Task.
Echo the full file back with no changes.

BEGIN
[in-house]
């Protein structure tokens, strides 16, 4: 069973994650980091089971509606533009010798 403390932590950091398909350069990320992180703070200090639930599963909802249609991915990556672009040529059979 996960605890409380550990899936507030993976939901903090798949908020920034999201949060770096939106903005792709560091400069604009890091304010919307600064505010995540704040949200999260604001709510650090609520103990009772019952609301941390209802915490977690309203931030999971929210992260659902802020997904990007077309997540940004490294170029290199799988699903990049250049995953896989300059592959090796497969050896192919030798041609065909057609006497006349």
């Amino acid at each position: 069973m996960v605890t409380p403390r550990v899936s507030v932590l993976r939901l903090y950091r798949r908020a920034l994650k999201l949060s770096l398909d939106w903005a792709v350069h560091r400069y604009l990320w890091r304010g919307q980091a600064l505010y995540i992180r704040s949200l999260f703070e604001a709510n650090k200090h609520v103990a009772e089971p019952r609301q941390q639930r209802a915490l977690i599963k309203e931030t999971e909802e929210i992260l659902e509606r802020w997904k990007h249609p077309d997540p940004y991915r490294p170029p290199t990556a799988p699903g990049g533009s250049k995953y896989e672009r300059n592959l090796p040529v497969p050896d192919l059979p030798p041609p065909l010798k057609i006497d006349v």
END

[in-house]
């Protein structure tokens, strides 16, 4: 069973994650980091089971509606533009010798 403390932590950091398909350069990320992180703070200090639930599963909802249609991915990556672009040529059979 996960605890409380550990899936507030993976939901903090798949908020920034999201949060770096939106903005792709560091400069604009890091304010919307600064505010995540704040949200999260604001709510650090609520103990009772019952609301941390209802915490977690309203931030999971929210992260659902802020997904990007077309997540940004490294170029290199799988699903990049250049995953896989300059592959090796497969050896192919030798041609065909057609006497006349």
């Amino acid at each position: 069973m996960v605890t409380p403390r550990v899936s507030v932590l993976r939901l903090y950091r798949r908020a920034l994650k999201l949060s770096l398909d939106w903005a792709v350069h560091r400069y604009l990320w890091r304010g919307q980091a600064l505010y995540i992180r704040s949200l999260f703070e604001a709510n650090k200090h609520v103990a009772e089971p019952r609301q941390q639930r209802a915490l977690i599963k309203e931030t999971e909802e929210i992260l659902e509606r802020w997904k990007h249609p077309d997540p940004y991915r490294p170029p290199t990556a799988p699903g990049g533009s250049k995953y896989e672009r300059n592959l090796p040529v497969p050896d192919l059979p030798p041609p065909l010798k057609i006497d006349v």